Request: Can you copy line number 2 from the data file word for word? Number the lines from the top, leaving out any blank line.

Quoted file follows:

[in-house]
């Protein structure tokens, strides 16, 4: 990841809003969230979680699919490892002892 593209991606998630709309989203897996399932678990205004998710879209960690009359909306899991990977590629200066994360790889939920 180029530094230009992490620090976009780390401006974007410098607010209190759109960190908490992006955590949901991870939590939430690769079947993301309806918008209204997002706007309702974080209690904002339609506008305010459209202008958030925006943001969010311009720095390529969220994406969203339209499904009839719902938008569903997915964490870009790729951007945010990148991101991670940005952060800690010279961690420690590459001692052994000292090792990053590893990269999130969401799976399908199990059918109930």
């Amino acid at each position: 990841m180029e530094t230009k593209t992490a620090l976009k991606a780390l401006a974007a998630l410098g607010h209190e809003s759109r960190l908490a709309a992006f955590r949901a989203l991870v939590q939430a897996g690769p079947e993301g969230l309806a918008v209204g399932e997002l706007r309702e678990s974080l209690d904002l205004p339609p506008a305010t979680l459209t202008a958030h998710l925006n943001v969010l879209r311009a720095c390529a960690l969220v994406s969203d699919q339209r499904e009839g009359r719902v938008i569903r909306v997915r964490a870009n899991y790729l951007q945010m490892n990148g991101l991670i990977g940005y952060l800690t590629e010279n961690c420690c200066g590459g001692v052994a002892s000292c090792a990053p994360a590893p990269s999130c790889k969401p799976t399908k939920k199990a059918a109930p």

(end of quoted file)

């Protein structure tokens, strides 16, 4: 990841809003969230979680699919490892002892 593209991606998630709309989203897996399932678990205004998710879209960690009359909306899991990977590629200066994360790889939920 180029530094230009992490620090976009780390401006974007410098607010209190759109960190908490992006955590949901991870939590939430690769079947993301309806918008209204997002706007309702974080209690904002339609506008305010459209202008958030925006943001969010311009720095390529969220994406969203339209499904009839719902938008569903997915964490870009790729951007945010990148991101991670940005952060800690010279961690420690590459001692052994000292090792990053590893990269999130969401799976399908199990059918109930």